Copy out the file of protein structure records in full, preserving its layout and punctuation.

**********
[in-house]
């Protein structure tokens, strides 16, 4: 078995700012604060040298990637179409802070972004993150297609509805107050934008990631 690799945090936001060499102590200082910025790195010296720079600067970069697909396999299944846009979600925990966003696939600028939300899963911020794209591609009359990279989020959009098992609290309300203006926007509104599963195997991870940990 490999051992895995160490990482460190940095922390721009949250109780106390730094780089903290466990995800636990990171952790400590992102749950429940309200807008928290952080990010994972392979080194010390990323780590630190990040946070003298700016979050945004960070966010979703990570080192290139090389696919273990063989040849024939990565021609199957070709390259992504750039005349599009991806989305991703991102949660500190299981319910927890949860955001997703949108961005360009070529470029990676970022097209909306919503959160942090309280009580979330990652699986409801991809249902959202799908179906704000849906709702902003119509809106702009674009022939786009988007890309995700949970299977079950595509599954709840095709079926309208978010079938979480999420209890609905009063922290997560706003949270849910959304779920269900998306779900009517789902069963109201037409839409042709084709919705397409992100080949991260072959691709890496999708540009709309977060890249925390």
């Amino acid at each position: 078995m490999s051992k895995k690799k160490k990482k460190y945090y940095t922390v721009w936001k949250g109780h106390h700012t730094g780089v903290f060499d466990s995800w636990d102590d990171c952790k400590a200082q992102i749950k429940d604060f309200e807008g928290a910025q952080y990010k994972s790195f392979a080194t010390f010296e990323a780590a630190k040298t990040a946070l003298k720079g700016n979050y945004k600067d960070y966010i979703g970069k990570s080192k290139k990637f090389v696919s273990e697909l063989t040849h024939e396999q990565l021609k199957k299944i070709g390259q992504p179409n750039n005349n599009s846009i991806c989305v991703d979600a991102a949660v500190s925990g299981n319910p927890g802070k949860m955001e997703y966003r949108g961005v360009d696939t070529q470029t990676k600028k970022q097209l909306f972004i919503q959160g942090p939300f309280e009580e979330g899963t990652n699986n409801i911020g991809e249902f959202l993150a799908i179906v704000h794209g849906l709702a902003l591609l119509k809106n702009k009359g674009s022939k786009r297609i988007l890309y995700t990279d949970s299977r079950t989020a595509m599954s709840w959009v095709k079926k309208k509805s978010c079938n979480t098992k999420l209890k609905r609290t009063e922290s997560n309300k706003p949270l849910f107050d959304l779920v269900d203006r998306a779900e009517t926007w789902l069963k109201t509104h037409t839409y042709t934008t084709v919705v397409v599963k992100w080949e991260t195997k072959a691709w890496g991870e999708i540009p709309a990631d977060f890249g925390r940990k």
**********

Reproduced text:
[in-house]
């Protein structure tokens, strides 16, 4: 078995700012604060040298990637179409802070972004993150297609509805107050934008990631 690799945090936001060499102590200082910025790195010296720079600067970069697909396999299944846009979600925990966003696939600028939300899963911020794209591609009359990279989020959009098992609290309300203006926007509104599963195997991870940990 490999051992895995160490990482460190940095922390721009949250109780106390730094780089903290466990995800636990990171952790400590992102749950429940309200807008928290952080990010994972392979080194010390990323780590630190990040946070003298700016979050945004960070966010979703990570080192290139090389696919273990063989040849024939990565021609199957070709390259992504750039005349599009991806989305991703991102949660500190299981319910927890949860955001997703949108961005360009070529470029990676970022097209909306919503959160942090309280009580979330990652699986409801991809249902959202799908179906704000849906709702902003119509809106702009674009022939786009988007890309995700949970299977079950595509599954709840095709079926309208978010079938979480999420209890609905009063922290997560706003949270849910959304779920269900998306779900009517789902069963109201037409839409042709084709919705397409992100080949991260072959691709890496999708540009709309977060890249925390």
């Amino acid at each position: 078995m490999s051992k895995k690799k160490k990482k460190y945090y940095t922390v721009w936001k949250g109780h106390h700012t730094g780089v903290f060499d466990s995800w636990d102590d990171c952790k400590a200082q992102i749950k429940d604060f309200e807008g928290a910025q952080y990010k994972s790195f392979a080194t010390f010296e990323a780590a630190k040298t990040a946070l003298k720079g700016n979050y945004k600067d960070y966010i979703g970069k990570s080192k290139k990637f090389v696919s273990e697909l063989t040849h024939e396999q990565l021609k199957k299944i070709g390259q992504p179409n750039n005349n599009s846009i991806c989305v991703d979600a991102a949660v500190s925990g299981n319910p927890g802070k949860m955001e997703y966003r949108g961005v360009d696939t070529q470029t990676k600028k970022q097209l909306f972004i919503q959160g942090p939300f309280e009580e979330g899963t990652n699986n409801i911020g991809e249902f959202l993150a799908i179906v704000h794209g849906l709702a902003l591609l119509k809106n702009k009359g674009s022939k786009r297609i988007l890309y995700t990279d949970s299977r079950t989020a595509m599954s709840w959009v095709k079926k309208k509805s978010c079938n979480t098992k999420l209890k609905r609290t009063e922290s997560n309300k706003p949270l849910f107050d959304l779920v269900d203006r998306a779900e009517t926007w789902l069963k109201t509104h037409t839409y042709t934008t084709v919705v397409v599963k992100w080949e991260t195997k072959a691709w890496g991870e999708i540009p709309a990631d977060f890249g925390r940990k």